Jose Berrios entered the clubhouse at Hammond Stadium one morning during spring training carrying a shiny new mantel clock, his award for being named Twins Minor League Pitcher of the Year in 2015.
“It’s nice. I have two now,” said Berrios, who also won the award in 2014.
Across the clubhouse, outfielder Max Kepler packed away his clock for being the Minor League Player of the Year.
Speaking of timepieces, tick-tock, is it time for Berrios, Kepler or another prospect to get a shot to stick in the majors?
One year after Miguel Sano, Byron Buxton, Tyler Duffey and Eddie Rosario debuted, Berrios, ranked second among Twins prospects by ESPN, and Kepler (third) should lead another wave of young talent to Target Field.
“We’ve got a pretty good group coming along,” Twins General Manager Terry Ryan said. “I think we saw this a couple of years ago. We had some pretty good players. Now you have Kepler on the verge and you’ve got [Jorge] Polanco on the verge, and you’ve got a number of others who are pretty close.
“You can deduce that there is a wave coming, but they have a lot to prove.”
Berrios’ skills — he throws a mid-90s fastball with an average to above-average changeup and curve — were on display during spring training. The Twins broke camp with their rotation set, but Berrios, 14-5 with a 2.87 ERA between Class AA Chattanooga and Class AAA Rochester last season, could be the first starter summoned if there’s an injury.
Kepler was the Southern League MVP last season, batting .322 with nine home runs, 71 RBI and a .416 on-base percentage. Working with Chattanooga manager Doug Mientkiewicz and hitting coach Chad Allen, Kepler became more aggressive at the plate and pulled pitches better. He can play all three outfield positions — he’s better in the corners — and some first base.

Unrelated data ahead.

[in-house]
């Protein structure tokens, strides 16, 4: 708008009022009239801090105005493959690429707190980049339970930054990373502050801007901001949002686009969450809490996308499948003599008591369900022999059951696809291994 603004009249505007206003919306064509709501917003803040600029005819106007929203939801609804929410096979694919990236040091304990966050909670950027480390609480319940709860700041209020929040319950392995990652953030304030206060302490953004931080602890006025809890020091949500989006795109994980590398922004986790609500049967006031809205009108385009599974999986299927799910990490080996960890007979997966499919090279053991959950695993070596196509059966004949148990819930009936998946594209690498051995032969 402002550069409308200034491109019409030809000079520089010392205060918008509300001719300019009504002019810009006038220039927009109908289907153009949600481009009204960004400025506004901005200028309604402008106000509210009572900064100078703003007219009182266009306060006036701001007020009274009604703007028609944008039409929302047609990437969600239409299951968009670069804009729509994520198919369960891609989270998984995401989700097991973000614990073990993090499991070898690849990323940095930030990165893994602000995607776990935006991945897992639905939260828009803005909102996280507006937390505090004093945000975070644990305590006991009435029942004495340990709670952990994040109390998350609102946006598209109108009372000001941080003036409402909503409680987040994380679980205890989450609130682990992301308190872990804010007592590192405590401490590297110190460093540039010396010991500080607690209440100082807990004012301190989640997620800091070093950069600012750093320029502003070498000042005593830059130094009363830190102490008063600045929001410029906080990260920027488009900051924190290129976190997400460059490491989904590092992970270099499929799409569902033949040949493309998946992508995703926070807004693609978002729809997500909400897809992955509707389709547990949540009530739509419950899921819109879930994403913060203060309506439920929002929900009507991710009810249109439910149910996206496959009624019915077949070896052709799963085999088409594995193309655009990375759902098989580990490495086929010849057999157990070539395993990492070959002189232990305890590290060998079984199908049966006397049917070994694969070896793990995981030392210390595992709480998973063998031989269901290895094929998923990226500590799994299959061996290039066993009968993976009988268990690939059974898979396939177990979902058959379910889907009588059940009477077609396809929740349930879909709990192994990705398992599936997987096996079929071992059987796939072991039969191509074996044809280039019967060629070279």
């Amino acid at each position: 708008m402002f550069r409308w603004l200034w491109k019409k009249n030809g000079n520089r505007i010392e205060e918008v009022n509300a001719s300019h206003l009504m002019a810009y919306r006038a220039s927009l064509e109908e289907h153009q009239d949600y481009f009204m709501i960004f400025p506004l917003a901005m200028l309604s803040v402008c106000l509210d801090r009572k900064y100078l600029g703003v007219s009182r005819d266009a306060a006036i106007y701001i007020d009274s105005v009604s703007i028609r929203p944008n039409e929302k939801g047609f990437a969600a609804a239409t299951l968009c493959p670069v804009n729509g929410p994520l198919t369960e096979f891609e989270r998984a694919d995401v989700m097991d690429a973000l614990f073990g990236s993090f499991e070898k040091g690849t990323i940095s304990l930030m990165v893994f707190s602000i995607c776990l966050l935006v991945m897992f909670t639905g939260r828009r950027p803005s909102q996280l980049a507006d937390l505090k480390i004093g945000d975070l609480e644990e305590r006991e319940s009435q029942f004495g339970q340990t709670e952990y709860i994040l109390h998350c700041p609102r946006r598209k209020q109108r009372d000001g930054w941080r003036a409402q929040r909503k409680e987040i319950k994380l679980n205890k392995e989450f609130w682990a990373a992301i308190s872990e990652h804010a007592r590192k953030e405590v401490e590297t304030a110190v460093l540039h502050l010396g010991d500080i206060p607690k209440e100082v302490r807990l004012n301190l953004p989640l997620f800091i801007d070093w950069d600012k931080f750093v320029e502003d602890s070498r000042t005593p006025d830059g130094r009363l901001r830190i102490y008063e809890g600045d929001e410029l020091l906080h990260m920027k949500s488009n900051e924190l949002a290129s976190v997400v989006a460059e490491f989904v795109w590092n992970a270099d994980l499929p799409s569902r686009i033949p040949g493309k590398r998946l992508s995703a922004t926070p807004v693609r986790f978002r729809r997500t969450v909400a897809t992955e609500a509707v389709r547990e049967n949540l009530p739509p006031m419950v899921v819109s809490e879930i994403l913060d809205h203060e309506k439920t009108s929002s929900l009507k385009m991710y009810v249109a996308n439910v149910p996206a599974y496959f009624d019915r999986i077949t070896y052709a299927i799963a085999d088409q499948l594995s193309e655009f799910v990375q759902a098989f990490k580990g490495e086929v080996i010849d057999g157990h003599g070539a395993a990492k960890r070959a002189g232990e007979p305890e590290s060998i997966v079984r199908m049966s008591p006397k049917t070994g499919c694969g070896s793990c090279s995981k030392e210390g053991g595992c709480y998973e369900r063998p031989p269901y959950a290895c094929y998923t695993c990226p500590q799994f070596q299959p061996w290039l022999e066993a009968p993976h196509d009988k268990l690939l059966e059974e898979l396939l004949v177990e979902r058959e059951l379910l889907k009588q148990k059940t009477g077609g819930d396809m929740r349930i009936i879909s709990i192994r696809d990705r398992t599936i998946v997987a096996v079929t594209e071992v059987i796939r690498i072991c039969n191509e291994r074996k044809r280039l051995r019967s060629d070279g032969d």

“He was outstanding last year,” said Brad Steil, the Twins director of minor league operations. “Just how he matured at the plate.”
Berrios and Kepler aren’t alone in the waiting room.
Twins fans have seen Polanco in cameo appearances over the past two seasons, including a call-up from Class A Fort Myers in 2014. He projects as a good offensive player who can play short but might be better suited at second base. ESPN has him ranked as the sixth-best prospect in the organization.
Polanco is blocked by Eduardo Escobar at short, Brian Dozier at second and Trevor Plouffe at third. So he will simmer at Rochester, ready to fill in if needed.
“For him to get at-bats,” Ryan said, “we’re going to have to branch him out.”
The Twins have focused on adding power relief arms in recent drafts, and four of them — righthanders Nick Burdi, Jake Reed and J.T. Chargois and lefthander Mason Melotakis — could be called up by the end of the season.
Burdi stood out during spring training, throwing several pitches at 99 miles per hour while adding a wipeout slider and improving a split-fingered changeup. Reed and Chargois throw in the mid-90s. Melotakis is healthy following Tommy John surgery and has touched 97 mph in the past. These prospects are why the Twins didn’t feel pressed to spend on free-agent bullpen help.
A wild card is former starter Alex Meyer, who throws in the upper 90s but is battling control problems.
“There are things to work with there,” Ryan said of the group.
There are starting prospects, too, such as Taylor Rogers, who was 11-12 with a 3.98 ERA at Rochester last season, and Pat Dean (12-11, 2.82). Both are finesse lefthanders who could be called up in a pinch. Keep in mind the Twins might have as many as eight starters in front of these two.
Adam Brett Walker
Adam Brett Walker looms as a power option if the Twins need an outfielder or designated hitter. Walker led Class AA in home runs (31), RBI (106) and extra-base hits (65) while at Chattanooga. But he hit just .236 and struck out a minor league-high 195 times, and the Twins are reworking his throwing mechanics. Some in the organization believe he has more power than Sano, which is hard to imagine.
Overall, it’s a deep group, deeper than in recent years. And many of them could be in a Twins uniform by the end of the season.
“We’ve got some good players coming along here,” Ryan said. “All you have to do is read these lists that all of you pay attention to, to some extent. [But] we know our guys a little better than the national guys.”